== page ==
Church Construction Consulting – Norfolk, Suffolk, Hampton Roads
And the rain descended, and the floods came, and the winds blew, and beat upon that house; and it fell not: for it was founded upon a rock.”
– Matthew (ch. VII, v. 25)
Q. What should we build first-a sanctuary, education building, or family life center?
A. The answer depends on your ministry and the long term vision and mission of your church. However, experience has shown that building your sanctuary first is the most beneficial. New churches tend to experience tremendous attendance and a membership boom. A growing church means a greater base of support resulting in a larger budget and building fund for the next phases of the project.
Q. How many people should our new sanctuary seat? A. A good rule of thumb is twice the current numbers. Keep in mind the pace of growth your church has experienced and growth projections as a gauge for whether this number is too low or too high. You will also need to consider your budget. If you can not afford the required seating, choose a design that for cost effective expansion in the future.
Q. What are the advantages and disadvantages of a multipurpose facility? A. The role of the church faculty has grown over the years. Today’s ministries find that they are doing much more than Sunday worship and fellowships. Many churches today operate seven days a week 16 or more hours a day to not only serve their congregation but to meet the needs of the surrounding community.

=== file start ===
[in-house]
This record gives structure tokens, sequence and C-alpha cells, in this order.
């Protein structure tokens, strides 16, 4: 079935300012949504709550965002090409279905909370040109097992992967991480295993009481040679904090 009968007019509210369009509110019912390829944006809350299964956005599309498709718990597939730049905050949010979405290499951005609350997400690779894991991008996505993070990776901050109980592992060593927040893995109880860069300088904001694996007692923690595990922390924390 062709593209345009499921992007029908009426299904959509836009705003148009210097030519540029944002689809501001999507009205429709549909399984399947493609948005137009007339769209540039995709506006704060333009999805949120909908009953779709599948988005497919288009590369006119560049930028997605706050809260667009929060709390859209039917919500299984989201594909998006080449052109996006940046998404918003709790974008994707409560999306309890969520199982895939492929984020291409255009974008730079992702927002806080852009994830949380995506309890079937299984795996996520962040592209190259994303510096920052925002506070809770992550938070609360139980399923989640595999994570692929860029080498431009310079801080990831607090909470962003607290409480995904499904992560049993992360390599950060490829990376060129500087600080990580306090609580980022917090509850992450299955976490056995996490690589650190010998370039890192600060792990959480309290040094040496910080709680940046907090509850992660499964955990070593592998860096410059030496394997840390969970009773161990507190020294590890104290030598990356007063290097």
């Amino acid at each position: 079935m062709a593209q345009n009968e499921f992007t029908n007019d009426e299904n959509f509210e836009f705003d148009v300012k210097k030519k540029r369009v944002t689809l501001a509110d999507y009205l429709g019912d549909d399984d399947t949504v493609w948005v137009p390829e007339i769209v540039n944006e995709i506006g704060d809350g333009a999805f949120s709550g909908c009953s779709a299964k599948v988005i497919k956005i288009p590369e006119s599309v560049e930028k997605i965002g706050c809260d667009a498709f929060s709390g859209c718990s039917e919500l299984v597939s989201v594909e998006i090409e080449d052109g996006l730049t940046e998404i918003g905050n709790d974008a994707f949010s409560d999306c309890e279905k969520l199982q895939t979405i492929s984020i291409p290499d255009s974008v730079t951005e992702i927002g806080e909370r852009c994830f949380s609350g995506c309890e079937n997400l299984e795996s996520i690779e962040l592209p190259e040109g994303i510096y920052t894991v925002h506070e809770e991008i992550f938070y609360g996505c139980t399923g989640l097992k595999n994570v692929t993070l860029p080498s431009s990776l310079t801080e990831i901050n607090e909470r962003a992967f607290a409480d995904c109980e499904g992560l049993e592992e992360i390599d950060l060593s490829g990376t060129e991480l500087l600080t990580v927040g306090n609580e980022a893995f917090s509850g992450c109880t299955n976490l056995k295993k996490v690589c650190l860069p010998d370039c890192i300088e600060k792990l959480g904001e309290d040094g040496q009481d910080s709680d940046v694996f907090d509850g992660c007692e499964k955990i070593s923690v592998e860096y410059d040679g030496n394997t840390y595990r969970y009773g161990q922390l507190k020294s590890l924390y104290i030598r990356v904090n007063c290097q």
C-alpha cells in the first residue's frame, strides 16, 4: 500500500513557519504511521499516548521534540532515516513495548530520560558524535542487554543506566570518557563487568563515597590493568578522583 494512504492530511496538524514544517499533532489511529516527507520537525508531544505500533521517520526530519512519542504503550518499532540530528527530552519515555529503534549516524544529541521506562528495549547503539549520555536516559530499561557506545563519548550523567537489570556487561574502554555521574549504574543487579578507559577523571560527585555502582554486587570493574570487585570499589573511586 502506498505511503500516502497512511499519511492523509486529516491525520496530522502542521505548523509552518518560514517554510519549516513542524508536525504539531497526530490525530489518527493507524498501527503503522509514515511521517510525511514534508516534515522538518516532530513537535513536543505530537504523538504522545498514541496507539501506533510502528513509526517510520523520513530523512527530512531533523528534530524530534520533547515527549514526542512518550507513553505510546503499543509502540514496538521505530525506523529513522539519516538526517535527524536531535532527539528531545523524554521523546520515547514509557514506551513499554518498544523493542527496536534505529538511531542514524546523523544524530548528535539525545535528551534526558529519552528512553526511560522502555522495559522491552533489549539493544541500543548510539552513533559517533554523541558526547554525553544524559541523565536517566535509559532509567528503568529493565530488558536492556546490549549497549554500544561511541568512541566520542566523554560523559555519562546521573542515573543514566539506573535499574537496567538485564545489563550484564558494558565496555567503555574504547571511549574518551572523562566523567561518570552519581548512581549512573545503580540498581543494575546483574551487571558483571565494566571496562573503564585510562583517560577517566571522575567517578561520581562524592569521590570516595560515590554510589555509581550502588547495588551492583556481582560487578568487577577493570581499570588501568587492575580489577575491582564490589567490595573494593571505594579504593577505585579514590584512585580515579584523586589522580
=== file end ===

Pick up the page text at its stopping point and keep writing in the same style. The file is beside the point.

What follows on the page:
Allows for minimum cost for maximum space
Fosters full utilization throughout the week for different programs and ministry needs
Offers relaxed and inviting atmosphere for the unchurched
Builds community relationships by serving as a location for events
Departs from traditional church design and atmosphere
Requires additional man power and facilities management to accommodate setup and tear down for different functions
Once you have weighed the advantages and disadvantages, you will also need to consider the following when designing a multipurose facility:
Space design must support the different functions the faculty will serve.
Sufficient storage to accommodate tables, chairs, and equipment needed for different programs and functions.
Proper planning for lighting, sound system, acoustical treatment, and electricity to properly serve the various functions your church will support.
Q. How do we calculate space requirements? A. Square footage is allocated by person. Before you begin to calculate space, you will need to determine how many people each program will serve when in session, and which programs can share space. Once you have these numbers, you can use the table below to calculate your space requirements:
AGE Square Feet Per Person
Grades 1-5 22
Grades 6-8 20
Grades 9-12 18
Q. What type of future space options should we consider?
A. There are two design options I found that give churches the most cost effective opportunities for future expansion:
Balconies: Design your church with the ability to add balconies later on. You can gain up to 30 percent additional seating while keeping to a tight budget.
Expandable End Walls: Expandable end walls a structured so that you can easily build additions to the existing building.
Q. How much parking space will we need? A. First identify any city or county codes and requirements for church parking. Parking ratios are based on the number of seats in your sanctuary. For example, every 3 seats you have in your sanctuary, you may need one parking space. Usual seat-to- parking ratios used by churches range from 2:1 to 4:1.